A new acquisition for the national gallery of nature
The landscape of Snowdon is more precious than a work of artBy John Ryle • 19 October 1998 • City of Words • The Guardian • Revised • Posted 2016 • 983 words
I first went up Yr Wyddfa—Snowdon to the English—at the age of two, in my father’s rucksack. As soon as I could walk, I was hauled up along the Pyg Track, the easiest route to the top. Later, my father led us, roped-up, across the wind-blown knife-edge ridge of Crib-goch, with its dizzy views of the other Welsh three-thousanders—the fourteen highest mountains in Snowdonia, a set of peaks that manic mountaineers with sinews of steel run up and down in a single day.
We climbed Snowdon every year—in sun and rain and hail and snow. We climbed it on Spring days when the mountains were islands in a lake of cloud that filled the valleys below, a landscape that seemed to be—as it indeed is—from the Ice Age. We climbed it in Autumn when the veins of quartz in the crags near the summit glinted like the first snowfall. We climbed it by moonlight on midsummer’s eve, when the spirits of Celtic Britain were abroad: we saw Brockenspecters there, gigantic creatures that loom out of the mist, silhouetted by the sun, that turn out to be magnifications of your own shadow; we heard a hundred intoxicated Welsh and English revellers singing “Men of Harlech” on the summit at dawn.
Who owns Yr Wyddfa?
The imprint of these childhood experiences leaves me with an absurdly proprietorial feeling towards Snowdon, a feeling I share, I am sure, with several hundred thousand other mountain walkers, both Welsh and English. People like us don’t feel there should be any change on the mountain without our say-so. On balance, though, I think most will be glad at the news that the National Trust is to buy it, or part of it.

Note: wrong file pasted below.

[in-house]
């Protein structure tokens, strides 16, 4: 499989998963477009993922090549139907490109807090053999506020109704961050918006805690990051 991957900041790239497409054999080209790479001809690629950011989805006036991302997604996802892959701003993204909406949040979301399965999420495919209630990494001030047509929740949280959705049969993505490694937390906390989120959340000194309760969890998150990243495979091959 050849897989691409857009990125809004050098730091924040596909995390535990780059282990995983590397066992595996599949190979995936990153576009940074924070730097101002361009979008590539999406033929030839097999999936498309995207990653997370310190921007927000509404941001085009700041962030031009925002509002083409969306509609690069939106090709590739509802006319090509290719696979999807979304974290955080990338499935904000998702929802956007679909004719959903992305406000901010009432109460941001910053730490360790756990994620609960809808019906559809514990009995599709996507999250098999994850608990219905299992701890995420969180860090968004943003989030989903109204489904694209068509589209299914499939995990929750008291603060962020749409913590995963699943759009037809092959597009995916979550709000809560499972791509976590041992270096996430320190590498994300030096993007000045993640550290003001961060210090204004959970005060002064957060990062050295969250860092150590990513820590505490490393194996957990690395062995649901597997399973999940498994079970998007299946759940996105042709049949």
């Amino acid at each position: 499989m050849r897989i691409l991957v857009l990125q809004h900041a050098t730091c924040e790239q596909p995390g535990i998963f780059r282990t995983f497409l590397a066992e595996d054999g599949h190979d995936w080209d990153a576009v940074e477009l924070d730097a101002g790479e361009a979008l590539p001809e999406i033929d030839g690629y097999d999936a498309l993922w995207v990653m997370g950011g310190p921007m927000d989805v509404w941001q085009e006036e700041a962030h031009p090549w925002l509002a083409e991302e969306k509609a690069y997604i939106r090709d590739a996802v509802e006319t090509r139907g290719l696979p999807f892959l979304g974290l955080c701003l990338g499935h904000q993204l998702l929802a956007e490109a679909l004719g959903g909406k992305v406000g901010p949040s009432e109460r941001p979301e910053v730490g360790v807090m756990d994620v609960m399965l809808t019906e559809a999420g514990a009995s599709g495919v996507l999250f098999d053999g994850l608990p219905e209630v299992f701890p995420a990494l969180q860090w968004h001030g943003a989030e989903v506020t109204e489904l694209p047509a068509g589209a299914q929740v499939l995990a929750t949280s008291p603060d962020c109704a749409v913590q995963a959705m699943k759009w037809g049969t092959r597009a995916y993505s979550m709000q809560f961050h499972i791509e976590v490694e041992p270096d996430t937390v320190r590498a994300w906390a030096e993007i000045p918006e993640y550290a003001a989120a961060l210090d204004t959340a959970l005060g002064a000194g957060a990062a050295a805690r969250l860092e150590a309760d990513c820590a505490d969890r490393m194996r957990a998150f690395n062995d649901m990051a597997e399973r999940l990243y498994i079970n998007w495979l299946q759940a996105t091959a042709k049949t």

The Snowdon Appeal, launched in August with a £1 million gift from Sir Anthony Hopkins, has raised over £3.3 million to purchase the southern flank of the mountain. It’s on course to reach its target of £4 million before the deadline next month. This change of ownership is a change that precludes further change—it will make the land inalienable. The custodianship of the National Trust offers, it is fair to say, the best chance of a well-run semi-wilderness, of achieving the right balance between environmental conservation and a living for local people—and public access for the likes of you and me.
Snowdonia is a national park, but a park of a peculiarly British kind, where most of the land is in private ownership. The National Trust already owns bits and pieces of it; now it will own the greater part of Snowdon itself, the mountain that the romantic painters and poets and natural scientists of the eighteenth and nineteenth centuries made into a national symbol, an icon of the British landscape—our Grand Canyon, our Matterhorn.
The four million pound mountain
It’s a good thing that the main benefactor of the Snowdon appeal, Sir Anthony Hopkins, is himself Welsh. The appropriation of Snowdon by the English, starting with the name itself, is a delicate topic. It was English industrialists who made fortunes from the slate quarries—now abandoned—that spread from the mountains to the coast. It was an English geologist, the Yorkshireman Adam Sedgwick, who explained how the landscape had been spun from the earth and sculpted by glaciers. And it was English artists (with the notable exception of the locally-born Richard Wilson, one of the founders of British landscape painting) who made Snowdon, with its crags and cloudscapes and quicksilver light, a sacred site of the Romantic movement.
These days the sheep on Snowdon—overgrazed as it is—are not worth very much. The strength of sterling and the picketing of ports by animal rights activists have eroded the export market for live animals. And the collapse of the ruble means that there will be no more Welsh sheepskin in Russian wool hats—formerly a thriving market.
The price the National Trust is paying for the Snowdon estate is reported to be £700 an acre. Given the state of the farming business, hill-farming in particular, it’s an extraordinarily high price. Similar land elsewhere in Wales fetches less than half that. Even in a recession, it seems there’s a premium to pay for an iconic landscape. Reflect, though. £4 million may sound like a lot, yet these days it could be the price tag on a single landscape painting by one of the nineteenth-century painters who made Snowdon famous, such as Turner or John Sell Cotman. If you like the look of the mountain that much, you could argue, why not buy the real thing?